One challenge with renewable energy is portability. You cannot put sunshine in a railcar and ship it to where it is needed. This is a problem because many prime sites for the collection and production of renewable energy are located far from the population centers where industry and households need electricity.
Of course we can transmit electricity from source to where it is needed thanks to transmission lines. But increasingly these lines in countries around the world are not suited for the job. In the United States for example many of the “transmission and distribution lines were built between the 1950s and 1970s, and they only have a 50-year life expectancy”. Also, extreme weather events, which are becoming more frequent and severe with climate change, test this aging infrastructure and often it fails. These failures are not only inconvenient they are deadly; the storm that caused the electricity grid in Texas to fail in February 2021 cost 246 people their lives not just from extreme cold but because they couldn’t get healthcare they needed like dialysis.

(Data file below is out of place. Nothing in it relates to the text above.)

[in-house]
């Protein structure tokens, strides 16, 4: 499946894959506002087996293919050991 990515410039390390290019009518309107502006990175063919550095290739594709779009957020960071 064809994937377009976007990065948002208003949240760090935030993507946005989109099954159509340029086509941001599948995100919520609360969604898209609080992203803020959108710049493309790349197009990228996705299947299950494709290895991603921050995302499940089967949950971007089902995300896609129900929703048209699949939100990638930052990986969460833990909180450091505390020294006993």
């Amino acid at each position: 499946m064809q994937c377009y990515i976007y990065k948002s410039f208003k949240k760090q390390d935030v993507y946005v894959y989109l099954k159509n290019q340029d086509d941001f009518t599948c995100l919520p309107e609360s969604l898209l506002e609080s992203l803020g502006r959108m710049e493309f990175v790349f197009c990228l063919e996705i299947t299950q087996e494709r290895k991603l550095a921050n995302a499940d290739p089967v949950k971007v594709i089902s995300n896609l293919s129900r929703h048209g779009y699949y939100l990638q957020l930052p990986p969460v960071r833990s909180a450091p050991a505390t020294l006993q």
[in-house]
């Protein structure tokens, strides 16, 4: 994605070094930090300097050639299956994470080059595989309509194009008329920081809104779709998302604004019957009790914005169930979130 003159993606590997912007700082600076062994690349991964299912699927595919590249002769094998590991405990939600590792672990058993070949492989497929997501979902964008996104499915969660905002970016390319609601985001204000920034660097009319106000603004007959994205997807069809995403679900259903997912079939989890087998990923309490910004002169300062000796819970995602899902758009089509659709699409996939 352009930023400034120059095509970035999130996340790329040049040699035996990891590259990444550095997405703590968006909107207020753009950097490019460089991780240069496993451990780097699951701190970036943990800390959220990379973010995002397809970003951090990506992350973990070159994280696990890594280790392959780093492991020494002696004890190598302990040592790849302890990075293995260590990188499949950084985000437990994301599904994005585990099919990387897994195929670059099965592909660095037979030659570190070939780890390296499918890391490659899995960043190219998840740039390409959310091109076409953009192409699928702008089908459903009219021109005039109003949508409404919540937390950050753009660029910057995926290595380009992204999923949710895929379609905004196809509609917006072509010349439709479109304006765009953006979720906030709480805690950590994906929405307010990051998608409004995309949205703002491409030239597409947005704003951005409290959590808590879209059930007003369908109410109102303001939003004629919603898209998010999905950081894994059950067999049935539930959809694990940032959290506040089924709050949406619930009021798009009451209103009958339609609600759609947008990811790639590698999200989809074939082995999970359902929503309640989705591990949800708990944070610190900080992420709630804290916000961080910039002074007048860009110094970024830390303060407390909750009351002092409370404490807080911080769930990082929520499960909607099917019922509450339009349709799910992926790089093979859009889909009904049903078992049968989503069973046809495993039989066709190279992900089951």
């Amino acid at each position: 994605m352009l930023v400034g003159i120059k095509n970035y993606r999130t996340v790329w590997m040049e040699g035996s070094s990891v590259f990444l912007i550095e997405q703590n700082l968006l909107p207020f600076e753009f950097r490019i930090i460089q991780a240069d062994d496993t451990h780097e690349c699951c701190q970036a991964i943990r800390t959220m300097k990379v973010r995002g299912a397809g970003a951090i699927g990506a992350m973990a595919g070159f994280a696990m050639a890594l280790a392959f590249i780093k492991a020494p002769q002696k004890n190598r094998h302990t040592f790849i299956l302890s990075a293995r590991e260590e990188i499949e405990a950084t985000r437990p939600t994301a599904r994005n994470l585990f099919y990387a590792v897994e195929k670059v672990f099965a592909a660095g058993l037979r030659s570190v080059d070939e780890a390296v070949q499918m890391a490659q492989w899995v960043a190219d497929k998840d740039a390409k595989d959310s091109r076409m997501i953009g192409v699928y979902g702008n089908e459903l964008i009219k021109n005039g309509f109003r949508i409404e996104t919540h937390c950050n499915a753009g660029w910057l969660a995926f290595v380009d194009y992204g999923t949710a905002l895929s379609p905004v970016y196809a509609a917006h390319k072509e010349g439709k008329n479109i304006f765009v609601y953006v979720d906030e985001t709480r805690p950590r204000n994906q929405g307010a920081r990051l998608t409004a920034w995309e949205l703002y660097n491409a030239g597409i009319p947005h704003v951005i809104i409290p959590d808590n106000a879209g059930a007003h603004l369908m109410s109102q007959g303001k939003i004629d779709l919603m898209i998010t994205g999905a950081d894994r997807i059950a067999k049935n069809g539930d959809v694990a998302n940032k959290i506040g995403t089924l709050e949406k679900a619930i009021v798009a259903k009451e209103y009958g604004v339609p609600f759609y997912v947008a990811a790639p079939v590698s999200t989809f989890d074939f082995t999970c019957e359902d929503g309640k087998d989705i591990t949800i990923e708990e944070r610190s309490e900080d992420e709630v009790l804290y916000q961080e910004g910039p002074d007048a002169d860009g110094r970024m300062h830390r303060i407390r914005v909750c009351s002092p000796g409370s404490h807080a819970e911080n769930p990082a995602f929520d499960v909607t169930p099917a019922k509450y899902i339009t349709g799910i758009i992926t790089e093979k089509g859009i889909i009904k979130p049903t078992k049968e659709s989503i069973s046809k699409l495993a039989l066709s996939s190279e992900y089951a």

Lastly, we blithely talk about ‘the grid’ but the truth is that in most countries there is not a single, organized, planned and redundant grid but a patchwork of incompatible systems that makes it impossible to route extra electricity from an area with a surplus to one with a shortage.
What can you do to make the transmission system of the future a reality? Probably the two areas where the average citizen can have an impact is in planning and permitting. For planning, you can write to politicians and policy makers to encourage them to plan with an eye to actual long term needs and also to design systems that allow for regional coordination. In permitting write to policy makers to speed up the process to ensure that new transmission lines get built more quickly.